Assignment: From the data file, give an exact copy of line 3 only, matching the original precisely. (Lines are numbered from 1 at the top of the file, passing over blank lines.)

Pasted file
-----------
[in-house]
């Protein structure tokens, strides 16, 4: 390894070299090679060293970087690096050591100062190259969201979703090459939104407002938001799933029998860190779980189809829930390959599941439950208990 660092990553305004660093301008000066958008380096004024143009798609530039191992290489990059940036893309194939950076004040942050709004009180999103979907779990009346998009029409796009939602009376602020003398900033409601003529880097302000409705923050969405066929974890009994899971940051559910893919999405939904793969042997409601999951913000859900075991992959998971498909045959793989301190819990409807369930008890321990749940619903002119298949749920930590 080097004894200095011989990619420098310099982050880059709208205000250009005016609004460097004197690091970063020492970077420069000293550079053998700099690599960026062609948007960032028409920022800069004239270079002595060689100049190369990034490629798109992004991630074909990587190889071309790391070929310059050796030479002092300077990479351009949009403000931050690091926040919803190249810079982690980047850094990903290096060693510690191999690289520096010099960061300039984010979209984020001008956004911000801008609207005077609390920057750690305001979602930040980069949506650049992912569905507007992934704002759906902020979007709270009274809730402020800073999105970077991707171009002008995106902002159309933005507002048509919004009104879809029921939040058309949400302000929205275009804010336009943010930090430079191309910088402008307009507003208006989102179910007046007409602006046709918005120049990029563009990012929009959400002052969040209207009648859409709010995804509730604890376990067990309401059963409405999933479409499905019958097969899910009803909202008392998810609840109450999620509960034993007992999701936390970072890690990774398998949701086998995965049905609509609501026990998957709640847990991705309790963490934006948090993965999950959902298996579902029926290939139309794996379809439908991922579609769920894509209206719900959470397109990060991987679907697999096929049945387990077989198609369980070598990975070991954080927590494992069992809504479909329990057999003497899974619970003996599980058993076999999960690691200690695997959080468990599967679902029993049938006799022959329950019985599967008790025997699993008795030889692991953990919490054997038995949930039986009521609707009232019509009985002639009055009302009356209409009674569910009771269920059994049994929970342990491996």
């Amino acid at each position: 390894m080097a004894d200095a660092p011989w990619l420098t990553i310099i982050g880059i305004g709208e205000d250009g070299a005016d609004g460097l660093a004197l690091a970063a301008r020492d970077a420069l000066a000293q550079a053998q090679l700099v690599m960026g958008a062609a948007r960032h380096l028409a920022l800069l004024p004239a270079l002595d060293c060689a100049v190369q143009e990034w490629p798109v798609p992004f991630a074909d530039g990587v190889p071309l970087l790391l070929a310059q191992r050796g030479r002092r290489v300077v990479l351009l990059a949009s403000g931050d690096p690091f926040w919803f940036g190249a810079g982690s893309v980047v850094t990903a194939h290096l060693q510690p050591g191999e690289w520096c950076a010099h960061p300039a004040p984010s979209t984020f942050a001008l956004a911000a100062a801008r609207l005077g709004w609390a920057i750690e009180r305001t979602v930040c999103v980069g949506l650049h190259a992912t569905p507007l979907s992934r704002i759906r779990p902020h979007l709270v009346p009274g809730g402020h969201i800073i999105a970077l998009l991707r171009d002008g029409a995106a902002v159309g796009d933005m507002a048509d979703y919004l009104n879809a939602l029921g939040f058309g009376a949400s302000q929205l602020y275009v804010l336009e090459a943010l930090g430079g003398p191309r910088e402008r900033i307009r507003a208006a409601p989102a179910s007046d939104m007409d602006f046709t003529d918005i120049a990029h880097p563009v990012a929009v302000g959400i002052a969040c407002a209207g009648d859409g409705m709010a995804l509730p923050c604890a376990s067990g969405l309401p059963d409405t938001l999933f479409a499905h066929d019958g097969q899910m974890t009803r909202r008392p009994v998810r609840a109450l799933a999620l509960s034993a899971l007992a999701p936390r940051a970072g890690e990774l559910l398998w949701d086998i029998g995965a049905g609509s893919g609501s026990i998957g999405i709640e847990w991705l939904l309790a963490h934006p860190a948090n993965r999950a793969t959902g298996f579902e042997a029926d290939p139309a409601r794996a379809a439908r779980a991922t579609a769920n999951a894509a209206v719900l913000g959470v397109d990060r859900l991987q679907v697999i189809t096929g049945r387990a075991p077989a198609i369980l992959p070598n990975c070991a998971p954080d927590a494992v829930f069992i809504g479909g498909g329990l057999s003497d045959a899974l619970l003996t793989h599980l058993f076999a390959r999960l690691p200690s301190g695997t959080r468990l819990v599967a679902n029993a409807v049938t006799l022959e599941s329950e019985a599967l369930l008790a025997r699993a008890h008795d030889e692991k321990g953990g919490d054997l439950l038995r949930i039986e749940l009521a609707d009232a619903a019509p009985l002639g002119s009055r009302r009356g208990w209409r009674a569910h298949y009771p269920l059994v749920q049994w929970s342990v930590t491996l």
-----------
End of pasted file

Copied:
């Amino acid at each position: 390894m080097a004894d200095a660092p011989w990619l420098t990553i310099i982050g880059i305004g709208e205000d250009g070299a005016d609004g460097l660093a004197l690091a970063a301008r020492d970077a420069l000066a000293q550079a053998q090679l700099v690599m960026g958008a062609a948007r960032h380096l028409a920022l800069l004024p004239a270079l002595d060293c060689a100049v190369q143009e990034w490629p798109v798609p992004f991630a074909d530039g990587v190889p071309l970087l790391l070929a310059q191992r050796g030479r002092r290489v300077v990479l351009l990059a949009s403000g931050d690096p690091f926040w919803f940036g190249a810079g982690s893309v980047v850094t990903a194939h290096l060693q510690p050591g191999e690289w520096c950076a010099h960061p300039a004040p984010s979209t984020f942050a001008l956004a911000a100062a801008r609207l005077g709004w609390a920057i750690e009180r305001t979602v930040c999103v980069g949506l650049h190259a992912t569905p507007l979907s992934r704002i759906r779990p902020h979007l709270v009346p009274g809730g402020h969201i800073i999105a970077l998009l991707r171009d002008g029409a995106a902002v159309g796009d933005m507002a048509d979703y919004l009104n879809a939602l029921g939040f058309g009376a949400s302000q929205l602020y275009v804010l336009e090459a943010l930090g430079g003398p191309r910088e402008r900033i307009r507003a208006a409601p989102a179910s007046d939104m007409d602006f046709t003529d918005i120049a990029h880097p563009v990012a929009v302000g959400i002052a969040c407002a209207g009648d859409g409705m709010a995804l509730p923050c604890a376990s067990g969405l309401p059963d409405t938001l999933f479409a499905h066929d019958g097969q899910m974890t009803r909202r008392p009994v998810r609840a109450l799933a999620l509960s034993a899971l007992a999701p936390r940051a970072g890690e990774l559910l398998w949701d086998i029998g995965a049905g609509s893919g609501s026990i998957g999405i709640e847990w991705l939904l309790a963490h934006p860190a948090n993965r999950a793969t959902g298996f579902e042997a029926d290939p139309a409601r794996a379809a439908r779980a991922t579609a769920n999951a894509a209206v719900l913000g959470v397109d990060r859900l991987q679907v697999i189809t096929g049945r387990a075991p077989a198609i369980l992959p070598n990975c070991a998971p954080d927590a494992v829930f069992i809504g479909g498909g329990l057999s003497d045959a899974l619970l003996t793989h599980l058993f076999a390959r999960l690691p200690s301190g695997t959080r468990l819990v599967a679902n029993a409807v049938t006799l022959e599941s329950e019985a599967l369930l008790a025997r699993a008890h008795d030889e692991k321990g953990g919490d054997l439950l038995r949930i039986e749940l009521a609707d009232a619903a019509p009985l002639g002119s009055r009302r009356g208990w209409r009674a569910h298949y009771p269920l059994v749920q049994w929970s342990v930590t491996l």